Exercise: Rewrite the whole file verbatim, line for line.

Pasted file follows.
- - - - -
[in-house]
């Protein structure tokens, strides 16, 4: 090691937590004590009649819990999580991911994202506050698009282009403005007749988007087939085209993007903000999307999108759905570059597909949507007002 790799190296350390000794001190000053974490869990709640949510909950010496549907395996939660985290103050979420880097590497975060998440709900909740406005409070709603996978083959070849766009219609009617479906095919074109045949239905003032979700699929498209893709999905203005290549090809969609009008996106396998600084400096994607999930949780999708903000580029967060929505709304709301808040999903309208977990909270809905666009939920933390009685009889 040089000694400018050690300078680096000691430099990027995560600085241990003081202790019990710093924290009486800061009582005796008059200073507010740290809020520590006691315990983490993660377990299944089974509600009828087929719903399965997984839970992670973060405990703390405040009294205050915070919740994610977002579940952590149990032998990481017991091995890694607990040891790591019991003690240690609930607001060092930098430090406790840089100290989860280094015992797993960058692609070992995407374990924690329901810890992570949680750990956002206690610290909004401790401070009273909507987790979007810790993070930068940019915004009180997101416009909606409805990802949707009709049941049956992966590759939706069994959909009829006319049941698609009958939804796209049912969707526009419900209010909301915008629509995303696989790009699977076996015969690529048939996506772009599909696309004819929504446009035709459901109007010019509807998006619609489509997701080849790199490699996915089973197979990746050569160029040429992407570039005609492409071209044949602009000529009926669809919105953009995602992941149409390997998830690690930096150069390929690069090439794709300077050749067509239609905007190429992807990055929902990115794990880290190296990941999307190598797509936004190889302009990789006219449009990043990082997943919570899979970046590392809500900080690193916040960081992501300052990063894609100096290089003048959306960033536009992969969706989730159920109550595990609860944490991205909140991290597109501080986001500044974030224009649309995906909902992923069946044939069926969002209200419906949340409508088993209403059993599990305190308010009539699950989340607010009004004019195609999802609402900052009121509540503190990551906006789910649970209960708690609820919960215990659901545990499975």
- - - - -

[in-house]
């Protein structure tokens, strides 16, 4: 090691937590004590009649819990999580991911994202506050698009282009403005007749988007087939085209993007903000999307999108759905570059597909949507007002 790799190296350390000794001190000053974490869990709640949510909950010496549907395996939660985290103050979420880097590497975060998440709900909740406005409070709603996978083959070849766009219609009617479906095919074109045949239905003032979700699929498209893709999905203005290549090809969609009008996106396998600084400096994607999930949780999708903000580029967060929505709304709301808040999903309208977990909270809905666009939920933390009685009889 040089000694400018050690300078680096000691430099990027995560600085241990003081202790019990710093924290009486800061009582005796008059200073507010740290809020520590006691315990983490993660377990299944089974509600009828087929719903399965997984839970992670973060405990703390405040009294205050915070919740994610977002579940952590149990032998990481017991091995890694607990040891790591019991003690240690609930607001060092930098430090406790840089100290989860280094015992797993960058692609070992995407374990924690329901810890992570949680750990956002206690610290909004401790401070009273909507987790979007810790993070930068940019915004009180997101416009909606409805990802949707009709049941049956992966590759939706069994959909009829006319049941698609009958939804796209049912969707526009419900209010909301915008629509995303696989790009699977076996015969690529048939996506772009599909696309004819929504446009035709459901109007010019509807998006619609489509997701080849790199490699996915089973197979990746050569160029040429992407570039005609492409071209044949602009000529009926669809919105953009995602992941149409390997998830690690930096150069390929690069090439794709300077050749067509239609905007190429992807990055929902990115794990880290190296990941999307190598797509936004190889302009990789006219449009990043990082997943919570899979970046590392809500900080690193916040960081992501300052990063894609100096290089003048959306960033536009992969969706989730159920109550595990609860944490991205909140991290597109501080986001500044974030224009649309995906909902992923069946044939069926969002209200419906949340409508088993209403059993599990305190308010009539699950989340607010009004004019195609999802609402900052009121509540503190990551906006789910649970209960708690609820919960215990659901545990499975």